On the theme of makeovers and #TransformationTuesday…
“Young people in the West now face an increasingly uncertain future, in which markers of adulthood taken for granted by their parents – financial security, home ownership, secure careers and a nuclear family – appear ever more unattainable. Our appearance is one of the only things that seems to remain within our control. In such difficult times, the makeover reassures us that we need look no further than our own bodies – that the solutions to all manner of personal and political problems lie within the fabric of the self, rather than in the external and unmanageable structures of the material world. It encourages us to become isolated citizen-consumers, who need nothing but the commercial industries and the services they provide to achieve a successful, happy and satisfying life. In the world according to the makeover, the most important relationship you have is with just one person: yourself.”
Michael Lovelock, writing in Aeon, about the underbelly of the drive to ‘find yourself.’
On the theme of sewing…
“For my grandmother and others, the inconvenience of time spent negotiating the slippery garment fabrics and stitching buttonholes was apparently worth more than the convenience of designing a fit unachievable by the standardized garment industry. And the repetition and uniformity of the sewing machine present their own problems. The first innovator to dream up the idea of a two-thread machine, Walter Hunt, backed away from his own insight for fear of casting seamstresses into unemployment. His fears had a basis, too: In 1841, a horde of angry, fearful tailors burned down a factory using Barthelemy Thimonnier’s recently patented machines to make army uniforms. In the U.K., mechanization had certainly put individual artisans out of work, compelling them to seek factory jobs in crowded industrial centers like Manchester and London and condemning many to poverty.”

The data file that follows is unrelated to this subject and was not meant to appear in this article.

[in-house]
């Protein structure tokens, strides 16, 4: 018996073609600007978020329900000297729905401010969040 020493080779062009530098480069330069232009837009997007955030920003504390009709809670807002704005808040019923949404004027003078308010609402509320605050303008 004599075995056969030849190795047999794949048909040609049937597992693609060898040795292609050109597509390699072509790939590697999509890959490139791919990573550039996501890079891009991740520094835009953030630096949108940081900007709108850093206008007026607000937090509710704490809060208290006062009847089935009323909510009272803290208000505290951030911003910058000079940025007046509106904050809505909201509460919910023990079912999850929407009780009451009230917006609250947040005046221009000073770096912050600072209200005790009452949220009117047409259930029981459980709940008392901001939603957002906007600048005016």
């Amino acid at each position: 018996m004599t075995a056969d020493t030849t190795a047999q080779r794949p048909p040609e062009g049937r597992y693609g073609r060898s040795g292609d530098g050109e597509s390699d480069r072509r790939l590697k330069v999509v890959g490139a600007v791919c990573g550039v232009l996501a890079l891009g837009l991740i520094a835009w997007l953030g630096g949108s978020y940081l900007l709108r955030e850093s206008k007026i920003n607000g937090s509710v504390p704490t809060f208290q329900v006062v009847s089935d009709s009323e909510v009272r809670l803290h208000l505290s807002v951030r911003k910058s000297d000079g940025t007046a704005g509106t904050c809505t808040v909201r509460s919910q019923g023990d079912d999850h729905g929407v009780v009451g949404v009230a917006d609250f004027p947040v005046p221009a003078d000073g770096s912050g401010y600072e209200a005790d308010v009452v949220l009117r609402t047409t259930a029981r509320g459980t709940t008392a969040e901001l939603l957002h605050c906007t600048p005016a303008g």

Joceyln Heath, describing the art of the sewing machine in the Atlantic.
On the theme of feminism….
“[Mary Tyler Moore] hit the sweet spot in the development of feminism, when it was still a reform movement. The women of my generation remember it as then being fluid, optimistic and democratic rather than ideological and dogma-driven. And Moore herself felt strongly that the show should not be about activism. ‘We’re not Maude [starring an oft-indignant, thrice-divorced, pro-choice feminist played to great and deserved success by Bea Arthur],’ Moore said. ‘I feel strongly that sex is a private thing not to be shared with an audience—or even with friends.’”
Barbara Kay, discussing the significance of the Mary Tyler Moore for portrayals of feminism in television, in the Walrus.